This means we’re never stuck on loop! The person who has always defined herself as the “giver” can learn what it means to be a meaningful and effective “taker.” The one who always likes to take a backseat can get in touch with their natural leadership qualities. The person who feels he’s got no intuition and always misinterprets the situation actually has the power of perception, which can be developed.

Of course, natural tendencies can get in the way, but the knowledge that the possibility exists makes all the difference. Let us not end here, both in our learning, our middos, and our understanding of the world. This can be an invitation to go back to the things we “already know” and look at them in a new way. The people we have “summed up” — maybe there is more beneath the surface? The parts of ourselves we think are beyond improvement, so deeply ingrained — maybe there’s room for a fresh perspective?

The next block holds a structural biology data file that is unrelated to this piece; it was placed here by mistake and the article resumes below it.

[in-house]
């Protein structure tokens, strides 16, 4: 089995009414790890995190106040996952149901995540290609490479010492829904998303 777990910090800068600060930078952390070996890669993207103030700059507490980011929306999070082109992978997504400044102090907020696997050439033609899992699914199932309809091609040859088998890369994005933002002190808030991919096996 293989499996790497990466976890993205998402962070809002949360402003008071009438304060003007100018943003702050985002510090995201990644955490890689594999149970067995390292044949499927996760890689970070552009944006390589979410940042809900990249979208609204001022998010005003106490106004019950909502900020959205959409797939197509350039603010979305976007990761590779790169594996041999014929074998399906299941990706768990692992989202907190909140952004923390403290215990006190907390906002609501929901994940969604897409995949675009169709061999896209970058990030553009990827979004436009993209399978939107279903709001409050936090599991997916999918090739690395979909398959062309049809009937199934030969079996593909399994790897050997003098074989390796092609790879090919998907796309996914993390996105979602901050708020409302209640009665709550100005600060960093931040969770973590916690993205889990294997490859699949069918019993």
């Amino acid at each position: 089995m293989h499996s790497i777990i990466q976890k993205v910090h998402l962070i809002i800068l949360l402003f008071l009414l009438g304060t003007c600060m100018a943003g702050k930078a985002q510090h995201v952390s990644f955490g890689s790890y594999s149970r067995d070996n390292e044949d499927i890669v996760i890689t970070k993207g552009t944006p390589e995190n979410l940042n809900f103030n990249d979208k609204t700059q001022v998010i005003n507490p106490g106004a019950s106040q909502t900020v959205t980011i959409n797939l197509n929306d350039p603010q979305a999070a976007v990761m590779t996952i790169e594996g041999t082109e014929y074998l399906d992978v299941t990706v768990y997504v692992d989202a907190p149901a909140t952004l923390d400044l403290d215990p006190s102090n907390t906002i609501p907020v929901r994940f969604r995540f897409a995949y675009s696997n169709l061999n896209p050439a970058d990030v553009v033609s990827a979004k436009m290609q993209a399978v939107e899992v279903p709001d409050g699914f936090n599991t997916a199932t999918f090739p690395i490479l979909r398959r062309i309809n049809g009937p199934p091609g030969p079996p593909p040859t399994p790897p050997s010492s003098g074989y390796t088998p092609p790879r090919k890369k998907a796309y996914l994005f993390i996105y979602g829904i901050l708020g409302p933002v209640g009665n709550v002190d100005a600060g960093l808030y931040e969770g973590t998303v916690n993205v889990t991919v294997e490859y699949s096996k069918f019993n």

We’ve just completed the “Season of Teshuvah” — the realization that we’re not stuck, that we can go back to the same places we once were — and respond differently!

And for all the things we do day in and day out, bentshing, going to work, making the kids’ lunches — it’s not just a repetition, it’s an entirely new situation. As my teacher from high school Rabbi Doniel Eisenbach used to tell us right before Minchah everyday: “No one can daven the way you are about to daven now. No one can bring Hashem into This World the way you will in this very moment.”

You may think you’ve done this before — but you haven’t!

Let’s go back to the beginning, and do it even better.


(Originally featured in Family First, Issue 867)